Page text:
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A railway to culinary identity

While experiencing some local restaurants in Nairobi, Kenya, I was intrigued by the strong Indian culinary influence. Digging into the reason, I found an unexpected answer.

The development of the Uganda Railway

A key to the development of Kenya’s interior was the construction of a railway from Mombasa to Kisumu, on Lake Victoria, that started in 1895 and took six years to complete. For strategic reasons the British government then decided to link Mombasa with the British protectorate of Uganda. A major feat of engineering, the Uganda Railway was completed in 1903 and was instrumental not only in modernizing the area but also in shaping the local cuisine 100 years later.

Indian influx

Around 32,000 workers were brought from British India for the manual labor of the railway construction. Many stayed, as did most of the Indian traders and small businessmen who saw opportunities in the opening of Kenya’s interior. Rapid economic development was seen as necessary to make the railway pay for itself, and the government decided to encourage European settlements in the fertile highlands, which had small African populations. The railway opened up the interior not only to the European farmers, missionaries and administrators, but also to systematic government programs to counteract slavery, witchcraft, disease and famine. This paved the way for the Indian community to move and commute through the East African routes and develop the culture of spices and farming for vegetables, tea, coffee and more along the way.

A direct Indian influence on the local food

Indian cuisine has influenced Kenyan food, and several Indian classics have become typical Kenyan dishes. For example, chapati, a flat bread, is very common on Kenya’s dinner tables. Samosas, meat-filled fried dumplings, are sold everywhere, from street-side vendors to fast-food restaurants, and they make a tasty snack. Githeri is a stew made from maize and beans (a version of Indian-styled stew). It is a hearty, filling dish to which many different vegetables and sometimes meat is added. Goat is a popular meat. But when it comes to nyama choma, meat roasted over a wood or charcoal fire, it is always beef. As with samosas, nyama choma can be found almost anywhere.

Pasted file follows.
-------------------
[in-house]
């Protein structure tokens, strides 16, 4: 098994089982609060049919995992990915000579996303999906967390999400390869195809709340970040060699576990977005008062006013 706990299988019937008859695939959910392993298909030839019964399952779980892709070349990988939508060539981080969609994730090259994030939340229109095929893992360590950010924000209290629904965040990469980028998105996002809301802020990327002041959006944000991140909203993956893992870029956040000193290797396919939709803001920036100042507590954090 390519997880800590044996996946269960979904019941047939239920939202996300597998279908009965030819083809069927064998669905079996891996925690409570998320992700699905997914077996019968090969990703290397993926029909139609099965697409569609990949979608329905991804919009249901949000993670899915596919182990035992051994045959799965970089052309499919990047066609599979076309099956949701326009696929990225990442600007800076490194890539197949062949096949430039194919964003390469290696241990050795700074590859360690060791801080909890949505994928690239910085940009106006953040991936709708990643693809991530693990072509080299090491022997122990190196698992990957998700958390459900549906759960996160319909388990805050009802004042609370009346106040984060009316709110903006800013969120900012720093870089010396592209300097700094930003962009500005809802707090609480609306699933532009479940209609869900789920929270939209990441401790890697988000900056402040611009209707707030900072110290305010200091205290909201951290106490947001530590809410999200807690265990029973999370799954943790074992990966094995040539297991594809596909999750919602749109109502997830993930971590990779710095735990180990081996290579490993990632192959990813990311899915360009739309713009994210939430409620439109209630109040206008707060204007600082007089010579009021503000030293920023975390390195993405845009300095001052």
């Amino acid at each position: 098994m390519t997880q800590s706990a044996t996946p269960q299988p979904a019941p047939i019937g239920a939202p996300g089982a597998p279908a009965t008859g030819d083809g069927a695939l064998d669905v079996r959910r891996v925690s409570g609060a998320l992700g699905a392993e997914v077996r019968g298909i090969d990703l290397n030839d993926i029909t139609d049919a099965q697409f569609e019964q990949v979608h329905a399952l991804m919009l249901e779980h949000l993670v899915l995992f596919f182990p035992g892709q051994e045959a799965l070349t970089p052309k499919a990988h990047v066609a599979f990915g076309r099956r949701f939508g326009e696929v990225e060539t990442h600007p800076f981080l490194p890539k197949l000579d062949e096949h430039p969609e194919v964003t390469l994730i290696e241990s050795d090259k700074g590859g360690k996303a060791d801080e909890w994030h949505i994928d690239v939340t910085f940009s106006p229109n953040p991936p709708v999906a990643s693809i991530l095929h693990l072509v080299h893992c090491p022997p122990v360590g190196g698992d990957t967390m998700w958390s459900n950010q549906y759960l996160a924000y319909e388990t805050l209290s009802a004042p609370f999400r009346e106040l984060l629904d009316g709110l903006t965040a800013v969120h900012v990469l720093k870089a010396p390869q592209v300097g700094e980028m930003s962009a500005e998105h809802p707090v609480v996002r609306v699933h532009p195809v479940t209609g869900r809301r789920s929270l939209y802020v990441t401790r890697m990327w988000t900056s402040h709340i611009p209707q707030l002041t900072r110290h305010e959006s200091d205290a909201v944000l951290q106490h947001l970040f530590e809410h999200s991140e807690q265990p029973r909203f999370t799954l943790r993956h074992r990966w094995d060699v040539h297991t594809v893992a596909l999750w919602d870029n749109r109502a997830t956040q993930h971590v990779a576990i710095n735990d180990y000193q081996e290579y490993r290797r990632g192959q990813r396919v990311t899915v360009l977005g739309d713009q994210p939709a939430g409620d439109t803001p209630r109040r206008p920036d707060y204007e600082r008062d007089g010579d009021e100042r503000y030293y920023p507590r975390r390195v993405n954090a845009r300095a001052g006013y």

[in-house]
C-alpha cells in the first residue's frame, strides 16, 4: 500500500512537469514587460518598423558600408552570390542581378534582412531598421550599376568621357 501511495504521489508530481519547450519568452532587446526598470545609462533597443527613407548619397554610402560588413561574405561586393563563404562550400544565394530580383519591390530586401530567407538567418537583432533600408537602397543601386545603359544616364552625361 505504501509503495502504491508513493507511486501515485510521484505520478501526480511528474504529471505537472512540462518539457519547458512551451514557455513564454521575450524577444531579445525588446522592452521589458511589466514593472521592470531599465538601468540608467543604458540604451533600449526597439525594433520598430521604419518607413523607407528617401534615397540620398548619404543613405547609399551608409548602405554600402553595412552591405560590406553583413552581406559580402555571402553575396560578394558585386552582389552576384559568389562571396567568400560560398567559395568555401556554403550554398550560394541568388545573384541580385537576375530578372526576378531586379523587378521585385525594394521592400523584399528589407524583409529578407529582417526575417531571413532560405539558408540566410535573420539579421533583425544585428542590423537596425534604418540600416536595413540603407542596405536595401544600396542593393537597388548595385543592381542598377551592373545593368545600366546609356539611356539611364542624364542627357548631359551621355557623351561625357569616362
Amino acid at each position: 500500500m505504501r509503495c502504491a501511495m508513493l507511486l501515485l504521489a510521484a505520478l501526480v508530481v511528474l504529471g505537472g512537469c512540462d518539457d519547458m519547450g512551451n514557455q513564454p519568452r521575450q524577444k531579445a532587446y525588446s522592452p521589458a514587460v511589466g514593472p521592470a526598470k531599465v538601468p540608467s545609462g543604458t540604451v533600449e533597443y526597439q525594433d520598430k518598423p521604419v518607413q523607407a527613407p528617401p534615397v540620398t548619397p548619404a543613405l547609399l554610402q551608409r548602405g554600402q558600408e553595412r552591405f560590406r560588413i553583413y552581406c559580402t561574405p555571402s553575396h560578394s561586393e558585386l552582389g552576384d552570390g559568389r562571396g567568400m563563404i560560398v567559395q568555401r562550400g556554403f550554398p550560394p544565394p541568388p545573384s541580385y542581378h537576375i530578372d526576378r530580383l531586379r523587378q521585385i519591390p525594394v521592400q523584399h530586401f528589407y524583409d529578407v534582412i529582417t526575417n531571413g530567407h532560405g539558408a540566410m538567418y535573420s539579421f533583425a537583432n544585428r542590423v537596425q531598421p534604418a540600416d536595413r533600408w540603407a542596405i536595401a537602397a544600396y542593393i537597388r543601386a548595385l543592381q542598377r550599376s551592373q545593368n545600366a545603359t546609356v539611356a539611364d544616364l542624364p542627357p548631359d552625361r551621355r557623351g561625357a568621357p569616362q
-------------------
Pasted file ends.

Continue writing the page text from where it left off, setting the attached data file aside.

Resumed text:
With Anand Nair, who greatly contributed to this post and my introduction to Kenya
With Anand Nair, who greatly contributed to this post and my introduction to Kenya

But still with unique local products and recipes

The names of the dishes sound like a travelogue on their own: likhanga (chargrilled guinea fowl), isindu isiche (marinated qualis on skewers) or eshituyu (rabbit). This does not even address the exotic vegetables and herbs that grow locally: likhubi (cowpeas leaves), tsisaka (cat’s whiskers leaves) or emirro (crotolaria leaves).

My usuu (porridge served in calabash) appetizer
My usuu (porridge served in calabash) appetizer
Followed by some fried flying ants
Followed by some fried flying ants
Food preparation at restaurant Amaica, which means “cooked on hot stones”
Food preparation at restaurant Amaica, which means “cooked on hot stones”

In a nutshell, the culinary identity of a region or a country is a fascinating domain to investigate. Through a simple dish or dinner, you can learn a lot about history. This is one of the reasons food and beverage is so fascinating to me and a fantastic prism to understand other issues. I assume this is the case for many other specialties as well.

It can help understand the development of a country, human migrations, geographical and climate changes and slow as well as ore rapid modifications to lifestyles, just to name a few. How would I have discovered the importance of the Uganda Railway in Kenya’s development, if I would not have been challenged by this particular dinner?

I am curious to hear if anyone knows similar scenarios!

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